High school graduates with STEM backgrounds are now in equal if not higher demand in the job market than college graduates who don’t have STEM skills, according to a new Brookings Institution report, “Still Searching: Job Vacancies and STEM Skills.”

Polish a What?

An article on the Brookings report was published last month in IndustryWeek, which I read online regularly and would recommend. After this particular story, one reader responded with some colorful if not insightful comments.

“How many times and ways do we have to keep polishing this turd?” wrote the person with pen name of “Blueneck.”

“It’s absolutely ridiculous to be discussing labor shortages, skilled, semi- skilled or otherwise during times of persistent un(employment) and underemployment. These assertions never look at the root causes of such “shortages,” like unrealistic expectations from HR departments looking for purple squirrels, companies unwilling to train workers or candidates for industry/job specific skills, companies not willing to pay wages appropriate for the education and experience levels they seek, unwilling to assist with relocation and so forth.”

Now I wouldn’t started my argument with quite the same metaphor (I did not know you could polish one of those things) but I think there is some merit to what Blueneck opines.

The Road to Failure

A survey of Harvard Business School alumni released last week revealed that more than 40 percent of the respondents foresee lower pay and benefits for workers.

Roughly half favor outsourcing work over hiring staffers. A growing share prefer part-time employees, and nearly half would rather invest in new technology than hire or retain workers.

A failure by companies to develop a skilled workforce could not only hurt those companies in the long run but also the competitive standing of the U.S. economy, said Jan Rivkin, one of the survey’s lead authors.

And get this, the survey noted that only 27 percent of respondents said their companies have partnerships with community colleges. There was no indication of levels of in-house training from the survey, but with the reported findings  you have to wonder.

“The bleak picture facing middle and working class Americans are the canary in our coal mine,” said Rivkin, a Harvard business professor, in an interview with the Associated Press. “Eventually, that will come back to haunt business.”

We know that much of the economy, and particularly manufacturing, is driven by consumer spending. But the survey of from 1,947 Harvard Business School graduates, 40 percent of whom are CEOs, indicates they don’t see incomes rising much anytime soon.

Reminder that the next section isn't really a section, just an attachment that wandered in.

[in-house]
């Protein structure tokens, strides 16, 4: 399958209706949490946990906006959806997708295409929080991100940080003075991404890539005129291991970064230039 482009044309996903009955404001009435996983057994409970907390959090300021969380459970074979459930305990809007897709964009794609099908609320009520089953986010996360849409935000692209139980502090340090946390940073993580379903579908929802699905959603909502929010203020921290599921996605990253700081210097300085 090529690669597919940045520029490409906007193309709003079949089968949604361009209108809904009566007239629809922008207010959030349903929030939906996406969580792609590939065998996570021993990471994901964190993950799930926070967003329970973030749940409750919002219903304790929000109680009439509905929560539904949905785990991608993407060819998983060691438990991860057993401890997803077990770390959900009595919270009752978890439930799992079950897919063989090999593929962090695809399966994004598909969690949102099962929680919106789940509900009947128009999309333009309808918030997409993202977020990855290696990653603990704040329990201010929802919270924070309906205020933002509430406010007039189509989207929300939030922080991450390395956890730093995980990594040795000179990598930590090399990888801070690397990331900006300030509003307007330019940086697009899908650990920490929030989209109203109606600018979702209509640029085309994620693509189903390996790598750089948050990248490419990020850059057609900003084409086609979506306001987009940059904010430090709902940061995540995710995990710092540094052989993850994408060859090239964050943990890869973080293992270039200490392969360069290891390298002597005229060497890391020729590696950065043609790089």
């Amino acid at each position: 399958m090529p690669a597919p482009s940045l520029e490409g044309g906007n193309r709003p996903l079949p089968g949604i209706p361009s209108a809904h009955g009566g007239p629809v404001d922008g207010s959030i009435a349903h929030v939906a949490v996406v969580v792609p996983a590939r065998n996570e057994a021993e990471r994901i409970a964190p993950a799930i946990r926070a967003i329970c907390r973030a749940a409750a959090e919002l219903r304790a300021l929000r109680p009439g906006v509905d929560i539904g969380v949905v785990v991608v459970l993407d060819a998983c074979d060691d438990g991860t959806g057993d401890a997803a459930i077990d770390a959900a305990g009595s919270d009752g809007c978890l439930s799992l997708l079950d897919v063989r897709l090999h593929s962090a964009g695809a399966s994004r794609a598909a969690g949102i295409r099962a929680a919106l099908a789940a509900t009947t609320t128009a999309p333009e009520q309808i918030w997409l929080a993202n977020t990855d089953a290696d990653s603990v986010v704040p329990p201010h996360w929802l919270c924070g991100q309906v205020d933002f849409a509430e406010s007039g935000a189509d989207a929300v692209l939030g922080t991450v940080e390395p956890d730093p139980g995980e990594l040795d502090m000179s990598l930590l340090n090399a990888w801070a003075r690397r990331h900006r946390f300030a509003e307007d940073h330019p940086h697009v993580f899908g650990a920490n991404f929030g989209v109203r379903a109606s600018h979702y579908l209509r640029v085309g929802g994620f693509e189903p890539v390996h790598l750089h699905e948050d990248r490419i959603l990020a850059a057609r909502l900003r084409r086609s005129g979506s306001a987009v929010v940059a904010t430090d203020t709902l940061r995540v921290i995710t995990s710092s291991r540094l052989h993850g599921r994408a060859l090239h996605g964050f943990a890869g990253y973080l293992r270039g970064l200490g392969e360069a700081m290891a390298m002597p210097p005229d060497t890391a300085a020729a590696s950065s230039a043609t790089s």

Indeed, 41 percent see lower wages and benefits ahead; while only 27 percent expect pay raises. Keep in mind that the median household income in July was $54,045, about 4.6 percent lower than it was when the recession began in late 2007.

So to recap, if companies are not stepping up and training for a skilled workforce and are also being tight-fisted in giving pay increases to employees, you have wonder where that can take us. I’m afraid it’s not such a pretty place. Lord knows I hope I am wrong.

In the meantime, let us hope that nasal strips are developed that goats can tolerate, and that the canary doesn’t die.

I’ll see you down the road.

Dean Barber is the president/CEO of Barber Business Advisors, LLC, a site selection and economic development consulting firm based in Plano, Texas. If your company needs an optimal location for future operations anywhere in North America, we can help. If your community needs to improve its competitive standing, we can help. All requests for information are considered confidential.

If you liked what you saw here, invite me to speak at your next meeting.

© Unauthorized use of this blog is strictly prohibited. Excerpts and links may be used, but only if expressed permission has been granted.

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  1. I love the way you write! Clear and concise…but always with humor. Thank you for hitting the major points of the trouble with the talent pipeline so eloquently. I would add to these thoughts that we also need to consider: The H1B visa system and what it is really doing, the arrogance of CEO and corporate boards regarding their salaries, the lack of middle income potentially drying up sales of these manufactured things because the workers have no purchasing power left, the difference between job training and job creation (one does not equate to the other), the lack of collaborative training by industry…largely because business engagement from workforce professionals has been abominable…uncoordinated and nopt catalogued…and has consisted of “please take our indigent on and give them a job…we will even pay you to take them!” Instead of, what are your talent needs Mr. Industry person? If you do’t have enough people to train in your organization to make it worthwhile…are you willing to join up with some of your competitors to do a joint training effort?

    I could go on and on…. Suffice it to say, I so agree with you!

  2. Very good blog today. You are singing my song!

    Sent from my iPhone

  3. You’ve really focused a critical issue that is preventing this recovery from being as robust as it could be. Of course employers can’t get the skills they need because the wages being offered are not competitive and don’t offer the chance at a living wage. All the job training in the world won’t benefit the so-called skills gap so long as wages are depressed. What’s a potential approach to deal with this? One way would be to completely another wholesale rewrite of our job training programs to focus on businesses training people for jobs in their factories and paying a living wage with benefits. Then, separate out the safety net programs from the skills training programs to help with the continuing fallout. We might just see that we train fewer people, but overall help more people actually get jobs. Well written, Dean.